I'm not quite sure, because when you ask them they have a kind of blurry story to tell. What I can conclude about that is that when slavery came to Colombia, some tribes stayed in the Caribbean, and others went to the Pacific. And those in the Pacific must have had that kind of tradition in Africa. As you know, when you explore African music, you find marimbas, but you don't find them the way they play them here. There's something happening here that nobody quite knows.

A lot of years have gone by. How would you describe the difference?

I don't know. It's kind of strange. When they sing, they sing in Spanish, but it's Colombian. It's difficult to say in words. I think it has something to do with the territory, with the jungle, with the rivers flowing there, with the rhythms that come from that terrain. I'm not sure I have a better answer than that.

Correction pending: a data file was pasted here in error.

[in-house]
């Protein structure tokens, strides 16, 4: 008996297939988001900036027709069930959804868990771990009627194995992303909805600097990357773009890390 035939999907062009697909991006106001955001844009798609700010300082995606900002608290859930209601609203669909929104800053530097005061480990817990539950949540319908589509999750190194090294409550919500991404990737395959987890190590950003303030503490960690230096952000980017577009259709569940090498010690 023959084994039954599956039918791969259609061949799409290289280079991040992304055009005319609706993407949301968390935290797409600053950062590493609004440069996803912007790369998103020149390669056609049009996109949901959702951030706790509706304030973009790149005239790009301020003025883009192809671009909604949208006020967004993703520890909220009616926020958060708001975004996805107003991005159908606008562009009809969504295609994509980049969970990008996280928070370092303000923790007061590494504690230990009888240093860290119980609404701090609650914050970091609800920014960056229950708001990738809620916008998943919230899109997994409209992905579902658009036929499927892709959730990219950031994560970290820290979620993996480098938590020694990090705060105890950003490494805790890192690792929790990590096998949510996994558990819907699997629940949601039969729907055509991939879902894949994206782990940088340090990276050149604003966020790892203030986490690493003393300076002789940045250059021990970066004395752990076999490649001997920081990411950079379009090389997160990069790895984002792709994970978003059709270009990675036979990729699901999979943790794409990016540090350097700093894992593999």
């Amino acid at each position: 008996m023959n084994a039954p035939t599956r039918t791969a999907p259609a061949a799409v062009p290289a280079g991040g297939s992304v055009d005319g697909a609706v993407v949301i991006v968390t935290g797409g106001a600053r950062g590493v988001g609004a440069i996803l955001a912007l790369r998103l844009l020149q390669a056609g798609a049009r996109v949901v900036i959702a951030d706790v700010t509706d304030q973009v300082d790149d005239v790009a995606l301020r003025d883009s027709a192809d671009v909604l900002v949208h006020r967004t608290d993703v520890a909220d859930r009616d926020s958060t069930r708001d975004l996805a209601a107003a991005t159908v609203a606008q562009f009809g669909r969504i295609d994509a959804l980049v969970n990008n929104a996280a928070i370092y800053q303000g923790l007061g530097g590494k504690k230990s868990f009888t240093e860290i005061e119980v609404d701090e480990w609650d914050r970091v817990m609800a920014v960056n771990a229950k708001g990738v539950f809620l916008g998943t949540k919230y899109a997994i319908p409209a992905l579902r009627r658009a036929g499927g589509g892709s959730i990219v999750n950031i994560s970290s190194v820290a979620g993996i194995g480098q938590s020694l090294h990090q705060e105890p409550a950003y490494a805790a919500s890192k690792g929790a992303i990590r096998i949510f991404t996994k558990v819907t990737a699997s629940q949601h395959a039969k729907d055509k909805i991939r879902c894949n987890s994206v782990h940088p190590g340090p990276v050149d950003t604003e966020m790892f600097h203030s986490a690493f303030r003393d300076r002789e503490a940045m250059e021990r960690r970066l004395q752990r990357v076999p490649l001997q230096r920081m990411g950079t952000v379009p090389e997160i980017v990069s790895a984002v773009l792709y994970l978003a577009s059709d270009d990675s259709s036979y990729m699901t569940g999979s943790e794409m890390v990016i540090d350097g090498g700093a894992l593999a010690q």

I understand. But tell me how you met the Torres family.

I met them through Lucas Silva from Palenque Records. He introduced me to them, and then a few years ago in 2008, I was doing a big research on Afro-Colombian and indigenous music with a friend of mine and we were working in Palenque on the Caribbean coast. We went there and set up a mobile studio and filmed a documentary as well. The next step was traveling to the Pacific, and Lucas had told us, “You should go to these people's house, the Torres family house in Guapi. It's emblematic of the marimba music of that region."

We went there. It was just beside the river. We spent some time with them. It was a great experience, because the house they lived in is not there anymore. It fell down.

Is that the old house we see in the film? Right on the water?